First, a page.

1) Russell Westbrook vs. Damian Lillard is the best show in playoffs; Round 3 goes to Westbrook and Thunder. Oklahoma City vs. Portland has become must-watch TV. This third-quarter sequence shows exactly why Russell Westbrook vs. Damian Lillard is the best drama going right now. Well, second after Game of Thrones, but best in the NBA playoffs and one you need to be watching.

Less than two minutes into the third quarter, Westbrook anticipated a Lillard layup attempt, got up, and swatted the shot back. When he landed, Westbrook looked at the crowd along the baseline and yelled something. Lillard, in turn, said something right back to Westbrook, and then the two started jawing. As they have at points throughout the series. Westbrook was making it personal, he demanded the ball on the next Thunder possession, posted up Lillard and knocked down a little turnaround jumper right over the Blazers’ guard. Westbrook then celebrated with his rock-the-baby move (the way he did this one was more shook-the-baby). After the game, Lillard said he didn’t even see it, although in the videos Lillard seems to smirk at it.

Lillard then went off scoring 23 of his 25 points in a historic, franchise-best third quarter to make it a game.

In the end, Oklahoma City got the needed win 120-108 behind 33 points ( on an efficient 11-of-22 shooting ) and 11 assists from Westbrook. Westbrook even hit the dagger three over Lillard.

The Thunder still trail in the series 2-1 and need another win on Sunday in Game 4 or they may fall too far behind to catch up.

Two keys in Game 3 led to the Thunder win.

First, Oklahoma City finally decided to be aggressive in trapping and pressuring Damian Lillard, taking the ball out of his hands early in the shot clock. At least OKC did in the first half. This has been the book on how to beat Portland in the playoffs for a couple of seasons now — make anyone other than Lillard or C.J. McCollum beat you — but OKC used it sparingly in the first couple of games. During the regular season Jusuf Nurkic became an excellent outlet for Lillard when those traps came, but he is out and now Enes Kanter has to be that man. He was not as good. Portland got away from it when Lillard got hot but the Thunder need to go back to it as often as they can.

Second, the Thunder hit their threes. Oklahoma City shot 10-of-61 from three (16.4 percent) from three in the first two games in Portland, but at home they felt comfortable and the shots fell — 15-of-29. This was the biggest difference in the game, Portland’s defense but the Thunder could not beat them from three and on Friday night OKC won that bet.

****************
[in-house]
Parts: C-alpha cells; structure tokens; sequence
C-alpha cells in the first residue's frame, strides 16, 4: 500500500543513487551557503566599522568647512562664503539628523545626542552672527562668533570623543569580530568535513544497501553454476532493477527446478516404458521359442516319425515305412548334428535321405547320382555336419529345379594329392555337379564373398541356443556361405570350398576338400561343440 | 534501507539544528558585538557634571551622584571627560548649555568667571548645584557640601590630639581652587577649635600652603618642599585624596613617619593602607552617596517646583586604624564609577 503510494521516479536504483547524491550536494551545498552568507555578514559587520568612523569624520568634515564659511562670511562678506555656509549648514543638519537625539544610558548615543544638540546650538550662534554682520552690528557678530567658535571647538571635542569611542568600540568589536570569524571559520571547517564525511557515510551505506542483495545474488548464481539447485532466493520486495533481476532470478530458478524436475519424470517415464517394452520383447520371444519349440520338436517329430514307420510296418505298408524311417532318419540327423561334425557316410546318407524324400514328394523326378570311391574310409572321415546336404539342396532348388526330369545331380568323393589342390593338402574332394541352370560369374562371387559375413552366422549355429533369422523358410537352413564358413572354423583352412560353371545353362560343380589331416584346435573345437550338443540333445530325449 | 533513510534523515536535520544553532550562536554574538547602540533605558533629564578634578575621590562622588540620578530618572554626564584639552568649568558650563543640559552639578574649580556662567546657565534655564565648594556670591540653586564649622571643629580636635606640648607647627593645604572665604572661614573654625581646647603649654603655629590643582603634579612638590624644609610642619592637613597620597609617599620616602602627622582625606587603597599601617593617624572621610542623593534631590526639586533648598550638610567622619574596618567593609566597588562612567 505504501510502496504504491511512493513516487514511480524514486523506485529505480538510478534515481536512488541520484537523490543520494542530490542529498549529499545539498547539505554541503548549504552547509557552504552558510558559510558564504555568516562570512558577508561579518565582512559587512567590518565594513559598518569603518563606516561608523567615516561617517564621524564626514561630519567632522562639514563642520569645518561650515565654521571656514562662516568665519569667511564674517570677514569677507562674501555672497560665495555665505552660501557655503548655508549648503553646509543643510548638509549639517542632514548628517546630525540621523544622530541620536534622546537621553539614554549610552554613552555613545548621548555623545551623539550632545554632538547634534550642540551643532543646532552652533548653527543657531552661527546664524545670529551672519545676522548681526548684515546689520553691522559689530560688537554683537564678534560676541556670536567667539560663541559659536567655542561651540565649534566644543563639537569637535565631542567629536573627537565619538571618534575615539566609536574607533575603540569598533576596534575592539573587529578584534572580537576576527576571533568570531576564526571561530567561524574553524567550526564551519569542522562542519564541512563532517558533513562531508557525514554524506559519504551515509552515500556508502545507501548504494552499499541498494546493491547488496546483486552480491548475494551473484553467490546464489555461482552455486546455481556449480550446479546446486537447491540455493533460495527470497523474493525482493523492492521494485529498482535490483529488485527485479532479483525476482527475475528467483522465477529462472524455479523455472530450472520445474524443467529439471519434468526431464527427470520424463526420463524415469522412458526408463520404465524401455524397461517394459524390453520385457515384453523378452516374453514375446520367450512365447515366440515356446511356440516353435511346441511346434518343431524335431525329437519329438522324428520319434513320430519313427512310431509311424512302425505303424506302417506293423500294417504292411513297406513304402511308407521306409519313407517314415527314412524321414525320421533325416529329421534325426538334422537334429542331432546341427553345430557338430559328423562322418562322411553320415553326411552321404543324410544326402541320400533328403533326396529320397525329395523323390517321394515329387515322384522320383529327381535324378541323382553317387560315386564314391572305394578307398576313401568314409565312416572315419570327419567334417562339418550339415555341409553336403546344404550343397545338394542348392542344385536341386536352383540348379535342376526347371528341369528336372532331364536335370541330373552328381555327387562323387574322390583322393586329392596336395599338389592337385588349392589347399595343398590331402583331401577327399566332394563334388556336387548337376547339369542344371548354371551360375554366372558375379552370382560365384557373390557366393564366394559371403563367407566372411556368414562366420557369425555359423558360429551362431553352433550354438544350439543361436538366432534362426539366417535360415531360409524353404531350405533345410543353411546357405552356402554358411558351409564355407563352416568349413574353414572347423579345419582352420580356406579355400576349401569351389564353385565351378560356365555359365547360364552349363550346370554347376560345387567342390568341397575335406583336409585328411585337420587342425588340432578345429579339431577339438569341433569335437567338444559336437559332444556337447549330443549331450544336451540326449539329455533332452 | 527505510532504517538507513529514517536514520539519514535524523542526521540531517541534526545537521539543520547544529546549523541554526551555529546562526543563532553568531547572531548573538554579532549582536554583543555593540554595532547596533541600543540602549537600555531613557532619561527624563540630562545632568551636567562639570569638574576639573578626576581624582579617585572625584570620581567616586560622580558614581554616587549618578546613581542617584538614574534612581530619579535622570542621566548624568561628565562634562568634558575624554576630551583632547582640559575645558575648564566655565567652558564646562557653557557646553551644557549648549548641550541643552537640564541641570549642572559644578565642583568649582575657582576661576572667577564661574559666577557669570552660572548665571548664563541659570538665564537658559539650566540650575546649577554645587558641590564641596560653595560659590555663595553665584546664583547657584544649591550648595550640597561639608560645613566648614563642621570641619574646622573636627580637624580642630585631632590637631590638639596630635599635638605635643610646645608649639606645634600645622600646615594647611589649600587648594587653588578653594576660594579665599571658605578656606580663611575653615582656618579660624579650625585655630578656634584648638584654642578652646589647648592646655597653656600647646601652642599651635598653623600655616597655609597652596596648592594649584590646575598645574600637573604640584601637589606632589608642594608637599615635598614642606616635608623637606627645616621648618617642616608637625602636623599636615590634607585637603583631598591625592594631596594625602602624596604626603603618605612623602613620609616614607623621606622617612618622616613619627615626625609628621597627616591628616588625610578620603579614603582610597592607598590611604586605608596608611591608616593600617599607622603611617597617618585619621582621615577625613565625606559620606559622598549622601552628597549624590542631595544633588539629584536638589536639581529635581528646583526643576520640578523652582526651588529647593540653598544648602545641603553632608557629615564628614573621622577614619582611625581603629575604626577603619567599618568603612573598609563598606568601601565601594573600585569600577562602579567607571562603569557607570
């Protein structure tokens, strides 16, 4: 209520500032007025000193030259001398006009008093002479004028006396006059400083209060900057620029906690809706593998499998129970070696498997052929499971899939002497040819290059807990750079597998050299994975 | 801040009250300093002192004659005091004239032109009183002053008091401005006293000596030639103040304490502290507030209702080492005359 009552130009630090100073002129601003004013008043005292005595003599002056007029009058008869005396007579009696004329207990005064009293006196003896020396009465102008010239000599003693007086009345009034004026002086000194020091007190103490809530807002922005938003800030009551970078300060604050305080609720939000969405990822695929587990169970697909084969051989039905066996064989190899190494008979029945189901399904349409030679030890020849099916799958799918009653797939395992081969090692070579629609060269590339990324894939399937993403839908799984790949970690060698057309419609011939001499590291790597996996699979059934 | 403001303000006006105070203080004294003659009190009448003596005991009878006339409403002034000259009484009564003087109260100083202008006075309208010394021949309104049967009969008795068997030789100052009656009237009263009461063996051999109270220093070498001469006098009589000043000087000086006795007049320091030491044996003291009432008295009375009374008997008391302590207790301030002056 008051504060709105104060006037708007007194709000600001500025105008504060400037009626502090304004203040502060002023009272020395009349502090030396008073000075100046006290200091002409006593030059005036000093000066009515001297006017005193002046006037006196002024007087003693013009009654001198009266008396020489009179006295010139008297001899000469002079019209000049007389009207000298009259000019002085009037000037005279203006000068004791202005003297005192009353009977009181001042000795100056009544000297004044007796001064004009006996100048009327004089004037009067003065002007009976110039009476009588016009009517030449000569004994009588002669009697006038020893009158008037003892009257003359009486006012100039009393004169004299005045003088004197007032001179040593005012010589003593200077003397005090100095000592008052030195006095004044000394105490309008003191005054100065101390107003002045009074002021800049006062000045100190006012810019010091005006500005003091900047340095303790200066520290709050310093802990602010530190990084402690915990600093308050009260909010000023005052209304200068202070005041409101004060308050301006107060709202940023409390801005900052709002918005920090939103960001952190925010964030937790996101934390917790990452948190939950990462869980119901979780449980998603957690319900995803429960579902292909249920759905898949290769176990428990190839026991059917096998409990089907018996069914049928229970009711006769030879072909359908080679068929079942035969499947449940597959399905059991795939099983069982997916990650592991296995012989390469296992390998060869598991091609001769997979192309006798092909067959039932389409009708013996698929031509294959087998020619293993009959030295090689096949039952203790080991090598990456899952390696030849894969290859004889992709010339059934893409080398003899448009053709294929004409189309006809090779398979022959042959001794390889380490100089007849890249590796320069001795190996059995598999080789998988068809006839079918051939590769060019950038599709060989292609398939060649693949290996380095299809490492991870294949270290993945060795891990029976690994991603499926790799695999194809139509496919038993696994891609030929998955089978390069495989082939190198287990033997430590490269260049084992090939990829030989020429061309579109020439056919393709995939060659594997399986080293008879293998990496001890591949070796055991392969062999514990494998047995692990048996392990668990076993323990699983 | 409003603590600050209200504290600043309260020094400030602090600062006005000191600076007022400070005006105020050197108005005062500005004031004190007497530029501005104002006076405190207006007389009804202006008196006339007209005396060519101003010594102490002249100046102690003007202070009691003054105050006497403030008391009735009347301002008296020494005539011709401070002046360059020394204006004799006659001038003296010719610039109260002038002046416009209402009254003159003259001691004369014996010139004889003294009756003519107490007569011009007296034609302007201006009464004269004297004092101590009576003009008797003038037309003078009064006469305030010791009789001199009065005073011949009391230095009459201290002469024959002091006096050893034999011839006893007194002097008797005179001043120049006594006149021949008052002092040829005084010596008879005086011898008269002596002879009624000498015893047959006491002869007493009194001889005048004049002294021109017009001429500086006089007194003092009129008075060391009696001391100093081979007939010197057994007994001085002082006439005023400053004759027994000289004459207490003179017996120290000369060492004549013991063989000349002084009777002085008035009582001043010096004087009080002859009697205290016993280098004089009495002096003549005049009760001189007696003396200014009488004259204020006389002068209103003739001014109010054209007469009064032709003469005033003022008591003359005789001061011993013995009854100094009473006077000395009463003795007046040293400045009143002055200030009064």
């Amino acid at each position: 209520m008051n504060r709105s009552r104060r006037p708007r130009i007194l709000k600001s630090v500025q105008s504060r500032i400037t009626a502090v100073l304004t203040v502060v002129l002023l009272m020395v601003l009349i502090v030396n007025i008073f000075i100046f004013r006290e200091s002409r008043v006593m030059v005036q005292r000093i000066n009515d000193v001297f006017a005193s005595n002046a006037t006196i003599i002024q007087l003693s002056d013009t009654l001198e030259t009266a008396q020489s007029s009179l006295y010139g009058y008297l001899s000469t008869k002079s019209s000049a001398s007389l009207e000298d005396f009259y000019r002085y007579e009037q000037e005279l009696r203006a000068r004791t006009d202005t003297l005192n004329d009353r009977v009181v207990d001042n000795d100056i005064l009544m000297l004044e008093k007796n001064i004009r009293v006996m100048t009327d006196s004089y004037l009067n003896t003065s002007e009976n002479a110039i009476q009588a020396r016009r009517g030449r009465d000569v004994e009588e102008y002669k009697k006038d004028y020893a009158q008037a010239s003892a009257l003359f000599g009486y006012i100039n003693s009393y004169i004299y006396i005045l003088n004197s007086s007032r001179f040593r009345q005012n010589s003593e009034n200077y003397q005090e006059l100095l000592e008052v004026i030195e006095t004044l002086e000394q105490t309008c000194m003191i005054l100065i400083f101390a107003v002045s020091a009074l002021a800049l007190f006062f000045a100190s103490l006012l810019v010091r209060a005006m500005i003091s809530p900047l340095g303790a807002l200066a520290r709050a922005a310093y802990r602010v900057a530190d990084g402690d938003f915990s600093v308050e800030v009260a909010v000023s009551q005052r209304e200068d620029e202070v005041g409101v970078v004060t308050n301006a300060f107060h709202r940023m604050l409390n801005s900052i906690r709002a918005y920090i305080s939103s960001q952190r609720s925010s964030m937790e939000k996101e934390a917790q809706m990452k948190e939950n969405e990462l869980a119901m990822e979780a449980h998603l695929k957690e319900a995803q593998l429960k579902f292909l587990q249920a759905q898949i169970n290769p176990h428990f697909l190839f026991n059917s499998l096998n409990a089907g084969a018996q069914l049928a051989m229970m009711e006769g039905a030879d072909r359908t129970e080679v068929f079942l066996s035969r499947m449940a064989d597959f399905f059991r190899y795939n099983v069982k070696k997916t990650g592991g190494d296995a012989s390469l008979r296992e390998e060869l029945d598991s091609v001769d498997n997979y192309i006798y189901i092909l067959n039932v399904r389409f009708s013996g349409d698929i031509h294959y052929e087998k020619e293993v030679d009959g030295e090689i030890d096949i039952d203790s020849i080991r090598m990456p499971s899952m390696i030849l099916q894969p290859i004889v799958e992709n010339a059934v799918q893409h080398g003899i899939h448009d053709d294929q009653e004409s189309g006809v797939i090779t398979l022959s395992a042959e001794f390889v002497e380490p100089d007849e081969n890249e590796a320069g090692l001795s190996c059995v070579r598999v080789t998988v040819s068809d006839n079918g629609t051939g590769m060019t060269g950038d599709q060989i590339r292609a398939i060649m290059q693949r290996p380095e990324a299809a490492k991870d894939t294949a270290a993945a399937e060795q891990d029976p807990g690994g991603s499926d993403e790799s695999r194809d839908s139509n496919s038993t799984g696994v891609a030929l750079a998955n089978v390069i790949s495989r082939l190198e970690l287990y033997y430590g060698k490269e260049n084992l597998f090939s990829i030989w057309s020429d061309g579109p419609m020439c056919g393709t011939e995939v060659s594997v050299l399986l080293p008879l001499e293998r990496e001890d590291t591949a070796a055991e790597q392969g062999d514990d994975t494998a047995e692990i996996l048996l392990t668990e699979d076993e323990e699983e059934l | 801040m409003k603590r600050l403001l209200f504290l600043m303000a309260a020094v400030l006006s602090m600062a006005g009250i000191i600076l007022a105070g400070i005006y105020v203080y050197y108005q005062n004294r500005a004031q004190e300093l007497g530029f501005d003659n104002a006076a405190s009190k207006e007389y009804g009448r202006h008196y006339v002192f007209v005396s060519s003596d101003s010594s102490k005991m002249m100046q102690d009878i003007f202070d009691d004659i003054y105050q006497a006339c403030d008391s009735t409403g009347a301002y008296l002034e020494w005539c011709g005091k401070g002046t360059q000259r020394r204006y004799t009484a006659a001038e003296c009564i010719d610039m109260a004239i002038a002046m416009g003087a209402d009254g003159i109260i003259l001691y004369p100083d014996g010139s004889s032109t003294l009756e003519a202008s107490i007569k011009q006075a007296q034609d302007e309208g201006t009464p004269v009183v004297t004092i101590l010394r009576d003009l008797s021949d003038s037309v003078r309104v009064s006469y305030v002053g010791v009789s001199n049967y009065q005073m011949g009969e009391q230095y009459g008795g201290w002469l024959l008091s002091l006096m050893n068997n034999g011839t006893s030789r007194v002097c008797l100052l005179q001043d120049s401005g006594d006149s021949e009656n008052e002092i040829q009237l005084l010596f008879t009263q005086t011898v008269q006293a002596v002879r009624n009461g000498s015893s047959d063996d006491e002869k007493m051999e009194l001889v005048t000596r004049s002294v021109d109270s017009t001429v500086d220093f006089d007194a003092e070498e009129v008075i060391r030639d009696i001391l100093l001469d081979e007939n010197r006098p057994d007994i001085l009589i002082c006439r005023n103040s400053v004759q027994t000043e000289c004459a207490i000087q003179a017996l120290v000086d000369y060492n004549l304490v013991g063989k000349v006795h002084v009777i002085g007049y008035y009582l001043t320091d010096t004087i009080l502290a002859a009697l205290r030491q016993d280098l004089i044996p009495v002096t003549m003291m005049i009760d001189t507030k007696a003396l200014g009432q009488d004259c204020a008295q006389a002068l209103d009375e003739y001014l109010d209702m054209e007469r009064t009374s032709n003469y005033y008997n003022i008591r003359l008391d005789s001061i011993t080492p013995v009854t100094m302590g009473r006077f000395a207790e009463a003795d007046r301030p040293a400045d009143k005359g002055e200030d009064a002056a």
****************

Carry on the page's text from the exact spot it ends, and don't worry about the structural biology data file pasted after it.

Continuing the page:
Can the Thunder sustain that at home?

Tune in for Game 4 Sunday to find out. Lillard vs. Westbrook is the best show going right now.

2) Pascal Siakam goes off for 30 points, 11 rebounds in leading Raptors to win on the road over Magic. During his pregame media availability, Raptors coach Nick Nurse was asked if Pascal Siakam was formally the Raptors third offensive option now.

“If he has he’s dropped down from being the 2nd option,” Nurse responded.

Siakam was option No. 1 on Friday night, scoring 30 points, pulling down 11 rebounds, and leading the way for Toronto to get a 98-93 win on the road. Siakam did it impressively, with everything from threes to postups, and plenty of attacking off the bounce, much of it against a good defender in Jonathan Isaac.

Toronto now leads the series 2-1 and if Orlando is going to have a real chance in this series it needs to win game 4 Sunday.

The Raptors needed the breakout game from Siakam because Kawhi Leonard looked human, scoring 16 points but needing 19 shots to get there (he also had 10 rebounds). Orlando geared its game to stop Leonard (who was under the weather), but the Raptors had other options in this one.

The Raptors also defended well — Evan Fournier was 1-of-12 shooting on a night the Magic as a team shot 36.2 percent and scored less than a point per possession (98.9 offensive net rating). Terrence Ross had 24 off the bench — and hit a halfcourt shot right before halftime — to keep Orlando close. The Magic better find their shooting touch before Sunday or this series will end quickly.

3) Boston has Kyrie Irving (and Jaylen Brown), Indiana can’t score consistently, and Boston is in command of series. We’ve seen this movie before. Boston went into Indiana Friday night and took control of the series going up 3-0 after a 104-96 win that followed the same formula that has worked for the first two games.

First, Kyrie Irving can get buckets whenever he wants. He had 19 points in this game, although it was Jaylen Brown’s 23 points on 8-of-9 shooting that was the dominant force. Jayson Tatum pitched in 18 points.

Second, Indiana just can’t score consistently The Pacers had 61 points in the first half, finding some offense in playing uptempo, even if that is not their style (the Pacers were 25th in the NBA in pace during the regular season, then this had been the second slowest paced playoff series so far this season). But the scoring would not last. Indiana started the third 1-of-8 from the floor and finished the quarter 5-of-21 shooting. Then down the stretch, Indiana was 1-of-7 from the floor. Without Victor Oladipo the Pacers are prone to these offensive droughts, especially against a good Celtics’ defense, and it is simply too much to overcome.

Game 4 is Sunday and maybe the Pacers extend the series to a fifth game, but we know how this movie is going to end.